Online physician diagnoses come under scrutiny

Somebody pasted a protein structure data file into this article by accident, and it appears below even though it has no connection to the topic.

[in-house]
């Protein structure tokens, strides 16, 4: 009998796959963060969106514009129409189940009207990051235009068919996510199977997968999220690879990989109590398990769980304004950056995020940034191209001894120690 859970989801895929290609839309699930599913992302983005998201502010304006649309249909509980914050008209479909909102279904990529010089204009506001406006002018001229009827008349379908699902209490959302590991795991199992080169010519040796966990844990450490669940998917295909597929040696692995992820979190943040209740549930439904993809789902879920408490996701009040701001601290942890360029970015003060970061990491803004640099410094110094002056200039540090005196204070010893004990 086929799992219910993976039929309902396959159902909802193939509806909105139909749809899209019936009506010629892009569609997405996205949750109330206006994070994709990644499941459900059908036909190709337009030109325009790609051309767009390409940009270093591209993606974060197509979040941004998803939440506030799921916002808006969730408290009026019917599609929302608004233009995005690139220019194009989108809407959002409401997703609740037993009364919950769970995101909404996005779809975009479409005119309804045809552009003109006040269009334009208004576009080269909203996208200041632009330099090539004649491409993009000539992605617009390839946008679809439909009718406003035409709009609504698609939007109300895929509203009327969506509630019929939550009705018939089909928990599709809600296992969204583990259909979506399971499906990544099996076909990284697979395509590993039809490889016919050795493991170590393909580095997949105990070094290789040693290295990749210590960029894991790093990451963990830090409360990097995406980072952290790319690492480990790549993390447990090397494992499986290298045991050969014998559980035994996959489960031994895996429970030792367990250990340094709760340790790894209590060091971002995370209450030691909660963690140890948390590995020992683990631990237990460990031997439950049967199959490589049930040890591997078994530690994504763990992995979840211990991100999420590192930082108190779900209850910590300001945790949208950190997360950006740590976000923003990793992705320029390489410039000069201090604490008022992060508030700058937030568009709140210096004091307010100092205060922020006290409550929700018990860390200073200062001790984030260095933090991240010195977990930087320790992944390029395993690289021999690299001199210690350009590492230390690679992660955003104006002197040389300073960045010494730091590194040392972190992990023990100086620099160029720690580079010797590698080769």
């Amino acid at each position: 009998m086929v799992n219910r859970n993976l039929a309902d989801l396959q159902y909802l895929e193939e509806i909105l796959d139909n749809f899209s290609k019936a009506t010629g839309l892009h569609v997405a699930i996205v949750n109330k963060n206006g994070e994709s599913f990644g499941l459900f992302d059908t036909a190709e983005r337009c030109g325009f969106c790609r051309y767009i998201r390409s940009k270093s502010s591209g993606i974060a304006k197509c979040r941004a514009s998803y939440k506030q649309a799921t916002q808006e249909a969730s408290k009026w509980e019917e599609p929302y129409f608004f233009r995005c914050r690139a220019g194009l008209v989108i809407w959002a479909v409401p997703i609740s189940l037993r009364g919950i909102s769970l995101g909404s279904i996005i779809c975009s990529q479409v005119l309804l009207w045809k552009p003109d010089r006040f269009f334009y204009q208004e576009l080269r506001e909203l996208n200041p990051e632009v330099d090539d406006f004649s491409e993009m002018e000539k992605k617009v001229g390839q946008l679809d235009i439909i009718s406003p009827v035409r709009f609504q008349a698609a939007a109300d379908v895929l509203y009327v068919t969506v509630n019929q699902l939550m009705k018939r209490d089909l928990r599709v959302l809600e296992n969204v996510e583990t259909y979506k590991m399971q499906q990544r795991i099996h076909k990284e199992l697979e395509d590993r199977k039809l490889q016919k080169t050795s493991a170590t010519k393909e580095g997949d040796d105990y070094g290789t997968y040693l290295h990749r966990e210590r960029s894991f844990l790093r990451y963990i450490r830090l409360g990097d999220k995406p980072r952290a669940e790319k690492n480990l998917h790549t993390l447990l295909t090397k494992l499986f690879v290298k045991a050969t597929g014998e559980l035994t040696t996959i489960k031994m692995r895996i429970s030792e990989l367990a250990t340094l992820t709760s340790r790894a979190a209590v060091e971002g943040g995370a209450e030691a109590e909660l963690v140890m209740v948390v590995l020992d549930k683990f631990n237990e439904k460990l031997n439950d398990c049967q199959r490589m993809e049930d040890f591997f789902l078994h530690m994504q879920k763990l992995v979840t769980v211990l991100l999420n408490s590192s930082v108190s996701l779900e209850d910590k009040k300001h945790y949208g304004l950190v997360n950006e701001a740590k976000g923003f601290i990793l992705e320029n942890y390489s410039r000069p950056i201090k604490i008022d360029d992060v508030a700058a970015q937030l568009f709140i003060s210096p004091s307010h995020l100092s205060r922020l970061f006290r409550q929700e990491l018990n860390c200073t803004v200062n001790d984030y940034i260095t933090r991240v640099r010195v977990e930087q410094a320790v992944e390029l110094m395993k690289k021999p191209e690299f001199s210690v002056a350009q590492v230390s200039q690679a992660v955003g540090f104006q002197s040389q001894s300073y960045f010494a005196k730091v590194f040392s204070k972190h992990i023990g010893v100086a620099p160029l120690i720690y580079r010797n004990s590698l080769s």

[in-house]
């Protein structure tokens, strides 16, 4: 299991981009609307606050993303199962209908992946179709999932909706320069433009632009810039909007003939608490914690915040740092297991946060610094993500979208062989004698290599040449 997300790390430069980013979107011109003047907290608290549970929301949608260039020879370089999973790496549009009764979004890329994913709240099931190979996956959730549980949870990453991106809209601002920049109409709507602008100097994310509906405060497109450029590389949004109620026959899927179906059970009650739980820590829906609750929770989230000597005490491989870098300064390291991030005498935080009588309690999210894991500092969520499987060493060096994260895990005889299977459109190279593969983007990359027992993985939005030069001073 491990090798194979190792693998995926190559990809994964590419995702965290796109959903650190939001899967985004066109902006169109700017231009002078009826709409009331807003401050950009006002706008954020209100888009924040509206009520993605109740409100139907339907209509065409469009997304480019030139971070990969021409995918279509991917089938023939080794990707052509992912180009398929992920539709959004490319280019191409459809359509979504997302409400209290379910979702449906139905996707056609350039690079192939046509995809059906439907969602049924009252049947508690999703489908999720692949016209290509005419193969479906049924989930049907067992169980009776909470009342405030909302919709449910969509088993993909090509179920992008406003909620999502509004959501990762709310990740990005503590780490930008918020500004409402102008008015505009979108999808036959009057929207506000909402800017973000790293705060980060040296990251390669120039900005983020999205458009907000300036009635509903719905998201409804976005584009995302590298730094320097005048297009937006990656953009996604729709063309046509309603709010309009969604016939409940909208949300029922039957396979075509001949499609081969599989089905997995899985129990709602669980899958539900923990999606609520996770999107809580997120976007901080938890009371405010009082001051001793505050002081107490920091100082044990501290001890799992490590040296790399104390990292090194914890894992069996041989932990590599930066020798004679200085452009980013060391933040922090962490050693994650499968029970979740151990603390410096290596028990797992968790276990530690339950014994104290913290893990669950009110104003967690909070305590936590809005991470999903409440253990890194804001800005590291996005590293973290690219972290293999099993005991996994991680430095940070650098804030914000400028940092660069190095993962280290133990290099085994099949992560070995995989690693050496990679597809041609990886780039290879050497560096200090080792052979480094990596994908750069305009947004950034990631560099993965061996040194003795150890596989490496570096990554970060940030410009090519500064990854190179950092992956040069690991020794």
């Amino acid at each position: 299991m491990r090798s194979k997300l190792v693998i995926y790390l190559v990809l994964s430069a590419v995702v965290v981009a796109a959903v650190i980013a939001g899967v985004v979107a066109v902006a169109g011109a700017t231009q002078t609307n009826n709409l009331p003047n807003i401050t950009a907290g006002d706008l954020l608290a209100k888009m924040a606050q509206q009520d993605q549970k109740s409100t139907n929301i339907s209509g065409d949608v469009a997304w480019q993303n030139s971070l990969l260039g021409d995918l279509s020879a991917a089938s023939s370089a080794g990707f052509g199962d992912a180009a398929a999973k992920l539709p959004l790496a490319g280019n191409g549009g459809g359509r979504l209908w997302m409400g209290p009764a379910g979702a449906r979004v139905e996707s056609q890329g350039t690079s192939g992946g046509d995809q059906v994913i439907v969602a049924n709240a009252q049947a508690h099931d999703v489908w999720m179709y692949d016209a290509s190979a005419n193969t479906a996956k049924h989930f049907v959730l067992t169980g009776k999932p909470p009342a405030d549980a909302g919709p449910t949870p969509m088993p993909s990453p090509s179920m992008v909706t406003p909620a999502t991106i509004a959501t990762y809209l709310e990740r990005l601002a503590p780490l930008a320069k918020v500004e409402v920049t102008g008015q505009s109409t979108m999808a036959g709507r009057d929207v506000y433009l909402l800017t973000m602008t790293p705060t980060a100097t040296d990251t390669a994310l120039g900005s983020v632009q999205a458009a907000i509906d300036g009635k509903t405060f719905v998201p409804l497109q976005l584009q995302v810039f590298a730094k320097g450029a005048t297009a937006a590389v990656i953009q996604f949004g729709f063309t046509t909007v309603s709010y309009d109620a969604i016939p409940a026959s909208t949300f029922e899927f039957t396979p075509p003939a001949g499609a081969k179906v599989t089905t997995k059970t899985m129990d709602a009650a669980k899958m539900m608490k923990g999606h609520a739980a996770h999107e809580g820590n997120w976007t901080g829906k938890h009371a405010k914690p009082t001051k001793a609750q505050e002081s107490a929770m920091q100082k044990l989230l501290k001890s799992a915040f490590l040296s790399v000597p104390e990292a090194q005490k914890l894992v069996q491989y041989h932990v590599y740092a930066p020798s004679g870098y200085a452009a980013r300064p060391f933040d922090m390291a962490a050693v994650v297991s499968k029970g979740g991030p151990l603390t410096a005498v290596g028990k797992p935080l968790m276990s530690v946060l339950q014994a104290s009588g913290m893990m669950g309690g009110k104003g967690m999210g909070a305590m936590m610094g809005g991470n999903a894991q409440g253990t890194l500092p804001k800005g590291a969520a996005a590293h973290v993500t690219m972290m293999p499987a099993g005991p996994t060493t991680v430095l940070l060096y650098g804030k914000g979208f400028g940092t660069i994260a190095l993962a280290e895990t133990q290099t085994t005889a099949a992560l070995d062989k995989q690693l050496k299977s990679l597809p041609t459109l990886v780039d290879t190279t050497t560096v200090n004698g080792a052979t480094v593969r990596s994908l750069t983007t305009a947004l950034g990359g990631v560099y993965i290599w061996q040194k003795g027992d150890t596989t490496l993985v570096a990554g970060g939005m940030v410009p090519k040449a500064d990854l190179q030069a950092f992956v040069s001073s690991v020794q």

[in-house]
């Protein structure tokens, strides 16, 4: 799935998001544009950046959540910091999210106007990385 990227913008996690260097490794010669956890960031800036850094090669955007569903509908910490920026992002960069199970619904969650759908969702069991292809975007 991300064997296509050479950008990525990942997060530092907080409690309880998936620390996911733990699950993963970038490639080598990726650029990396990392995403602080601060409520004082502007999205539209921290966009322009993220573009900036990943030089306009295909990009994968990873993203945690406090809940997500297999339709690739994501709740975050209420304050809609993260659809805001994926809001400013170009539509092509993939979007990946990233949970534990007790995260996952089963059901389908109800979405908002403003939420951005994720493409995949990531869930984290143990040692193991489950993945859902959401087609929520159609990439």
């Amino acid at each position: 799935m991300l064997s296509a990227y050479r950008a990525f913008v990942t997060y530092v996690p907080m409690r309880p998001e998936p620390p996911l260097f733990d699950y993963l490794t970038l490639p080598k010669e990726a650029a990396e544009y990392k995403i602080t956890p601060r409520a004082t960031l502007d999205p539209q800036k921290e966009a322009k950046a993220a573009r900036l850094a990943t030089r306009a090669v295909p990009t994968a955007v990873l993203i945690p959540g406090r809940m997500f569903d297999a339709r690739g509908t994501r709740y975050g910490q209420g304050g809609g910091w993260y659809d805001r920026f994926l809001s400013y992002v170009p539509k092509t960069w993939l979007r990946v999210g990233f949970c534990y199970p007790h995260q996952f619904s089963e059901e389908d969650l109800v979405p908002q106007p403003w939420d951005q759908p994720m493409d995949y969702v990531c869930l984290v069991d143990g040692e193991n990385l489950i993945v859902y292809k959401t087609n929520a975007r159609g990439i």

MDLiveCare, RingADoc and other companies that offer diagnostic and treatment services online or over the phone are drawing scrutiny from state regulators about the definition of a doctor/patient relationship, USA Today reports. Critics of such services wonder if conducting medical assessments of patients seen by webcam--or not at all--might miss signs of more serious conditions than the patient claims to have. The newspaper says a Colorado physician prescribed an antidepressant to a 19-year-old California student through an online pharmacy. The student committed suicide, while the doctor was convicted of practicing without a license in California and was sentenced to nine months in jail. "None of these systems deal very well with undifferentiated problems of patients," American Academy of Family Physicians President Dr. Roland Goertz says. Purveyors of online consultations see themselves not as a replacement for primary care physicians but as a convenience, like walk-in clinics. Meanwhile, at a meeting coming up in March, the Federation of State Medical Boards plans on revisiting a 1996 policy governing online communication. Article

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